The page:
We aim to ensure that all Providence residents have access to clean and efficient public transportation and infrastructure that supports walking and riding bicycles, while reducing carbon and co-pollutants in the city, with a focus on areas with cumulative health impacts.
Approximately 30% of Providence’s climate pollution comes from our transportation sector. The Sustainable Providence plan (2014) set a goal to “Ensure all road users have access to balanced, safe, and affordable transportation options.” Substantial progress towards this goal has been made in recent years with investments to make Providence a safer and more comfortable place to walk and ride bicycles, make public transportation cleaner and easier to use, and introduce new forms of transportation like electric-assist bicycles and scooters and electric autonomous vehicle shuttles.
How Will We Get There?
By 2035, 11% reduction in Vehicle Miles Traveled (VMTs) and by 2050, 20% reduction in VMTs.
By 2035, 43% of VMTs in Providence are electric and by 2050, 80% of VMTs are electric.
By 2035, increase the number of employers in Providence offering RIPTA’s EcoPass to their employees from 50 to 200.
100% of the City’s fleet and school buses will be renewable by 2040.
Increase the number of trips taken using JUMP Boost plan subscriptions to 10%.
Targets to Develop
Increase in public transit ridership in Providence.
Reduce diesel truck traffic in frontline communities.
Increase low-carbon transit options in frontline communities.
Increase sidewalk maintenance and investment in frontline communities.
Evaluate and modify traffic patterns to reduce emissions in frontline communities.
Advocate for reducing emissions from trucks.
Advocate for investing in cleaner and more accessible public transportation.
Invest in infrastructure to make walking and riding bicycles safer and more accessible, especially in low-income areas.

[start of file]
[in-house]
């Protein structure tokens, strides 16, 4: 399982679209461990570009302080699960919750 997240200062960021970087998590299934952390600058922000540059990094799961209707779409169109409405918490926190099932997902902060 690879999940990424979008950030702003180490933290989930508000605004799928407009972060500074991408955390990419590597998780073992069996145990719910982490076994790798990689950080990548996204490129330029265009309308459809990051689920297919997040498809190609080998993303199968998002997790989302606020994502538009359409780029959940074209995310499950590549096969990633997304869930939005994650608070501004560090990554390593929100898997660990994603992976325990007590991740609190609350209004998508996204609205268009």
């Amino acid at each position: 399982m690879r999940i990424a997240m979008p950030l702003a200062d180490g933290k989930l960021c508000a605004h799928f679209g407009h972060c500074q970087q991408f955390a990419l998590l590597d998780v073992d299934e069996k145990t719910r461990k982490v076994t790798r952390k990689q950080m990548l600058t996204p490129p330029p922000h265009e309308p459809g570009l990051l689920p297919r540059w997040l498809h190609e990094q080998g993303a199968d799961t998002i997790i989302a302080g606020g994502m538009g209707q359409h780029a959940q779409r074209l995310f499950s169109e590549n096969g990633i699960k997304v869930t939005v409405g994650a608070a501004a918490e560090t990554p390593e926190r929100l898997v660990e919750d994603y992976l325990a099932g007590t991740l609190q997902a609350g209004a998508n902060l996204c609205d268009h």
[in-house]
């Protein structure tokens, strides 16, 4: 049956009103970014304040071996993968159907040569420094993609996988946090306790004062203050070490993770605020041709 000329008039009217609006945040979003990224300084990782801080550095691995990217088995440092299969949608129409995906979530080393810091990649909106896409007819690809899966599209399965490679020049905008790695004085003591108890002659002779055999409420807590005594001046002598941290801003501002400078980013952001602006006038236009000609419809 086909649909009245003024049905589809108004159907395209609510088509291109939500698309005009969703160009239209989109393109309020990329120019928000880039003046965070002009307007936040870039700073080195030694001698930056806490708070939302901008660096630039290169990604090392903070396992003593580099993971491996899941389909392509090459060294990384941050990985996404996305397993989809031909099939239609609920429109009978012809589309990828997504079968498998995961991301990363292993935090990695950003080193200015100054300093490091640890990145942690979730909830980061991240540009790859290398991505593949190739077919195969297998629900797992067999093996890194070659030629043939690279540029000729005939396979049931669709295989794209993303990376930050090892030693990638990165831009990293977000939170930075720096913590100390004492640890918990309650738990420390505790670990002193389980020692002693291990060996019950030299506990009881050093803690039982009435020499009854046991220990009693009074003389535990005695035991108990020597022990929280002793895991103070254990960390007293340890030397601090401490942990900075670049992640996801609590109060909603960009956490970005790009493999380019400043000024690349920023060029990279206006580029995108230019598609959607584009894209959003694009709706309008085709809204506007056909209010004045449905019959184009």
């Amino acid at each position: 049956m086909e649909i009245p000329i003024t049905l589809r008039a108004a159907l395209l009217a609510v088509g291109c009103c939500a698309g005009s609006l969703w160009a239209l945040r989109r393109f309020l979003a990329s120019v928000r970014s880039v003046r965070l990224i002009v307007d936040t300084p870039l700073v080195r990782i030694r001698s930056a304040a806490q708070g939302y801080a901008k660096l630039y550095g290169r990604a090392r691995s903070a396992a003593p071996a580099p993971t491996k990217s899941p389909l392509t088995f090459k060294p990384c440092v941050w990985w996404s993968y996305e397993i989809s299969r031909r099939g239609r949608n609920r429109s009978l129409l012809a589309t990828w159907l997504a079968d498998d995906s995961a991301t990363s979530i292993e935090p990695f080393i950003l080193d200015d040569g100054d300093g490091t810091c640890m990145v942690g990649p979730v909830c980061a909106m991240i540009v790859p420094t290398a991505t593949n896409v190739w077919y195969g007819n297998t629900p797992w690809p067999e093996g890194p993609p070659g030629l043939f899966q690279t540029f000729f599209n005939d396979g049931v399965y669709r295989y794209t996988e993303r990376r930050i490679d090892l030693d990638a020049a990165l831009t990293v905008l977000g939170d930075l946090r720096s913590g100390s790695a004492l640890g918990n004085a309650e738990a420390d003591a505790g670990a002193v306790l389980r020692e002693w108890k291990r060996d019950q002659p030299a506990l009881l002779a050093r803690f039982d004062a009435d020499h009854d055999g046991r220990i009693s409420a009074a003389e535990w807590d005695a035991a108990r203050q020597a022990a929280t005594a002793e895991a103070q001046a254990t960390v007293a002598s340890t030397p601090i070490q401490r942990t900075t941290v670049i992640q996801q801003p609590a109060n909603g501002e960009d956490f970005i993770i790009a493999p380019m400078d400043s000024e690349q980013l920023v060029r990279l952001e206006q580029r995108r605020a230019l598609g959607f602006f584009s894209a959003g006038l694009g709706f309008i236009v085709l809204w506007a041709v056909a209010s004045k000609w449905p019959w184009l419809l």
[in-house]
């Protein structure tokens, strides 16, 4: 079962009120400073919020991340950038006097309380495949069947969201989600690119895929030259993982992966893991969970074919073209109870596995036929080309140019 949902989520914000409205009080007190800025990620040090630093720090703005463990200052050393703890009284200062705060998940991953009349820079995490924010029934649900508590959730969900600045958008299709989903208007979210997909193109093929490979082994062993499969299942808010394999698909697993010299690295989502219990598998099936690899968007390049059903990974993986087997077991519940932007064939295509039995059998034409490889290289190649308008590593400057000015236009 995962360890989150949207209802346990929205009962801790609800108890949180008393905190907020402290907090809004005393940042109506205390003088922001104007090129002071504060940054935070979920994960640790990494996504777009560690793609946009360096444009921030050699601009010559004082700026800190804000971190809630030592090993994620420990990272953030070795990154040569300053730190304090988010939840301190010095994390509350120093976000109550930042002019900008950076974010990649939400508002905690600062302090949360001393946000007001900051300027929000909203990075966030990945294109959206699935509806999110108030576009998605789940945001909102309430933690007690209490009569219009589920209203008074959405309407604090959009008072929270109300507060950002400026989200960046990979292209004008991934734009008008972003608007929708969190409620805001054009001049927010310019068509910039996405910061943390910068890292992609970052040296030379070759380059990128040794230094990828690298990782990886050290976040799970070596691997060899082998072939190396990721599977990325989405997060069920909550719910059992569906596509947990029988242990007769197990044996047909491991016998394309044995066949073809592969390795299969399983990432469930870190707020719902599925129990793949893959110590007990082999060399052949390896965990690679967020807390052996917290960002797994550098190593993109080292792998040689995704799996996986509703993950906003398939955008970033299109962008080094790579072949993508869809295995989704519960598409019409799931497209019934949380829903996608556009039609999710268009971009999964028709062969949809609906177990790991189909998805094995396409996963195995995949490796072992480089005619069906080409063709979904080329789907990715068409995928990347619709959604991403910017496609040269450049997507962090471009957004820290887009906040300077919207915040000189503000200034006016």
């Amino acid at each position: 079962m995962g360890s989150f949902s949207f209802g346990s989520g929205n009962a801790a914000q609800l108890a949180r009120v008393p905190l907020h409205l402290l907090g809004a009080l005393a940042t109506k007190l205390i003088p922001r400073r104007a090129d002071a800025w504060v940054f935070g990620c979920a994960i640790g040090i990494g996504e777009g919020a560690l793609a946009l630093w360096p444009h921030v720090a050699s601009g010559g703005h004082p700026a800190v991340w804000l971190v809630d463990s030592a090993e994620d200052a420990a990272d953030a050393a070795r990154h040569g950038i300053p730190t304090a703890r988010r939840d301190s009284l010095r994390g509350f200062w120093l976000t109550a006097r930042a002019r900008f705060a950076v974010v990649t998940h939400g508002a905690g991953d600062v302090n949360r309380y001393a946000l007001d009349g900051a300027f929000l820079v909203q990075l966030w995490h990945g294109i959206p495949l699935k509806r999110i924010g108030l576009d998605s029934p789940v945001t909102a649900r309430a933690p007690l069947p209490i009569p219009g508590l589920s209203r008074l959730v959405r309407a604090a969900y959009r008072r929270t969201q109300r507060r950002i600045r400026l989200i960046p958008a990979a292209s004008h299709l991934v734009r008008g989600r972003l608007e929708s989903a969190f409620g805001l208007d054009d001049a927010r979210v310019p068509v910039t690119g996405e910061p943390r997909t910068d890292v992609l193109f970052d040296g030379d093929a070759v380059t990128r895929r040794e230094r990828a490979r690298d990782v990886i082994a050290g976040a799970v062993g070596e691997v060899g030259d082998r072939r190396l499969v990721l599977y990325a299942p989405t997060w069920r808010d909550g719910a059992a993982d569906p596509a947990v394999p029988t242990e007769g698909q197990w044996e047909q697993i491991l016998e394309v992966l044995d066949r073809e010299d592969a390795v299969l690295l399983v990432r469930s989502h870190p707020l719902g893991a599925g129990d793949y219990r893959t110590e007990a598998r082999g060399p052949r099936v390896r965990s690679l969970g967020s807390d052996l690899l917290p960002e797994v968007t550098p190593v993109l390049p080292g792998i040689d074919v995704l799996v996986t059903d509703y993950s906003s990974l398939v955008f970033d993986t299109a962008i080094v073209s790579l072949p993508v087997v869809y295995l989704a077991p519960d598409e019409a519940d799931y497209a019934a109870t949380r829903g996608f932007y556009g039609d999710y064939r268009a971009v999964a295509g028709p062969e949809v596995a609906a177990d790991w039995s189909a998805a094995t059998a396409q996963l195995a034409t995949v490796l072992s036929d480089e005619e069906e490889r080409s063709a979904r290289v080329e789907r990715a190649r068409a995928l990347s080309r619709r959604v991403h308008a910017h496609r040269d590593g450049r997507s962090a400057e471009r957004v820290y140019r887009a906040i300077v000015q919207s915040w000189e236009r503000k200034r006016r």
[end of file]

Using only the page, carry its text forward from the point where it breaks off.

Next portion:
Create a citywide mobility plan that builds upon the City’s Great Streets Master Plan and RIPTA’s forthcoming Transit Master Plan.
Expand bike share and scooter share access to low-income communities.
Advocate for the expansion of incentives for electric vehicles.
Electric Vehicles are cheaper to run per mile than gasoline-powered cars, require less maintenance, and are the future of clean personal transport; they’re a win for consumers and the environment. As part of Providence’s Climate Justice Plan, the City aims to have 100% of the City’s fleet and school buses powered by renewable energy by 2040. Rhode Island’s Office of Energy Resources is monitoring the evolving EV charging infrastructure technology, and currently offers various incentive programs around installing charging stations.
Providence Public Transport
Providence is serviced by Rhode Island Public Transport Authority (RIPTA) buses, regional railway, and a free autonomous vehicle shuttle pilot program. Construction of the Downtown Transit Connector, which will provide dedicated bus lanes and high-frequency bus service between Providence Station and the Hospital District in Upper South Providence will begin in early 2020.
Providence RIPTA Rides by the Numbers
– 3,200 Providence High School students take RIPTA to school every day
– 8,173 of Providence residents in the No Fare Bus Pass Program (roughly 50% of total)
– All PVD based College and University students ride with student IDs through UPASS
– Over half a million rides by college students in Providence annually
– 20 PVD based employers subsidizing transit
– City of Providence – 50 employees use EcoPass to take transit to work
Biking, Scooting & Walking
It’s getting easier to leave the car at home and bike, walk or scoot around Providence. The City has made substantial improvements in its bike infrastructure, adding over 16 miles of bike lanes in the past ten years, including the city’s first protected bike lane. Providence is home to multiple e-scooter operators, and will soon welcome back its highly successful JUMP e-bike sharing program, which provides over 1000 rentable electric bikes for residents and visitors to enjoy.